DiCED’s Rachel Gibson in Florence 🇮🇹
This week, DiCED is touring France and Italy!
With DiCED members Niamh Cashell and Esmeralda Bon presenting at the ECPR Joint Sessions in Toulouse, France, Rachel Gibson is travelling to Florence, Italy, for the NYU Center for Social Media and Politics Annual Conference, to take place between the 28th and 29th of April.
At this conference, there will be a range of sessions, some of which discuss information and social media online (in general), on Twitter, in the USA, and in China. Rachel will be presenting a paper about the role of online political influencers in accelerating democratic deconsolidation (see below).
Are Online Political Influencers Accelerating Democratic Deconsolidation? Comparing the Role of Established and New Campaign Actors in the U.S. 2020 Presidential Election using Observed and Designed Data Sources
Rachel Gibson (University of Manchester), Esmeralda Bon (University of Manchester), Philipp Darius (Hertie School), Peter Smyth (University of Manchester)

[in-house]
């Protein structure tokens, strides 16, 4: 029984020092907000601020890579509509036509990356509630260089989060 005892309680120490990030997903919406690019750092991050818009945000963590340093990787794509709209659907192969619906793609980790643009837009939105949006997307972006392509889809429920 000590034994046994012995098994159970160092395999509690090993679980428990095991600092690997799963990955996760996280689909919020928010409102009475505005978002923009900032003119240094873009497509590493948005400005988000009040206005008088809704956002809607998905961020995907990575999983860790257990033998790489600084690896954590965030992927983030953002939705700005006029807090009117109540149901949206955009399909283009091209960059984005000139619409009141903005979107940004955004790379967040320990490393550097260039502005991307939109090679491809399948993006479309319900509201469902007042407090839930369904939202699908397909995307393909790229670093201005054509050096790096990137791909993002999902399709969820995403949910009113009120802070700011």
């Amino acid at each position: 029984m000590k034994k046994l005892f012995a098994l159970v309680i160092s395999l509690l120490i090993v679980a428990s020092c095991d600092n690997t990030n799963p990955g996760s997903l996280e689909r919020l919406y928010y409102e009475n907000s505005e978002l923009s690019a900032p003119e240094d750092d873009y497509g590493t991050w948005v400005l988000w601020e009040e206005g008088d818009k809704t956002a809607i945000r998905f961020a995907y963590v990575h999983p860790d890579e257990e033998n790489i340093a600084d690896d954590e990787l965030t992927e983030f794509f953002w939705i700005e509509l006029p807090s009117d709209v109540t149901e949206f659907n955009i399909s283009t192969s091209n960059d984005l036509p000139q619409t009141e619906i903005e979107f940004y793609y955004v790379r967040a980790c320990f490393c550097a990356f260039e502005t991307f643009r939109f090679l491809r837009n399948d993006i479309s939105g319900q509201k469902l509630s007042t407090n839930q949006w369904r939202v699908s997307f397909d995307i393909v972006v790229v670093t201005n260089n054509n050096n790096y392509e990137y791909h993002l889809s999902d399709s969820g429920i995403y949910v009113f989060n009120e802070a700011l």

Social media campaigning is increasingly linked with anti-democratic outcomes and a growing turn toward the democratic deconsolidation of established polities. Concern to date has focused largely on the impact of sponsored advertising and particularly micro-targeting on social media platforms (Borgesius et al., 2018; Kim et al., 2018), while the impact of ‘organic’ social media campaigning by candidates and non-official political ‘influencers’ less well studied. This ‘softer’ form of campaigning, however, arguably constitutes an equally important, if more subtle influence on voters. This study systematically compares voter exposure to these new campaign actors against that of established candidates and parties, and mainstream and alternative media sources during the U.S. 2020 Presidential election. We develop hypotheses that test whether greater exposure to these micro-influencers is more clearly linked to the behaviours and attitudes associated with the deconsolidation thesis. We test our hypotheses using two different types of data – ‘designed’ data (Groves, 2011) from a national YouGov campaign survey measuring respondents self-reported exposure to a range of different types of political content from these different actors – and ‘observed’ twitter data from a subset of survey respondents that records their exposure to organic content from influencers, formal campaigns and news media. We report on how far the two analyses a) support a link in general between social media exposure and b) do so particularly for influencers compared to these other sources. Where differences emerge in our findings across the two samples we discuss how far these are reflective of underlying differences in the nature of the datasets used for the analysis and the implications of this for future studies of digital campaign effects.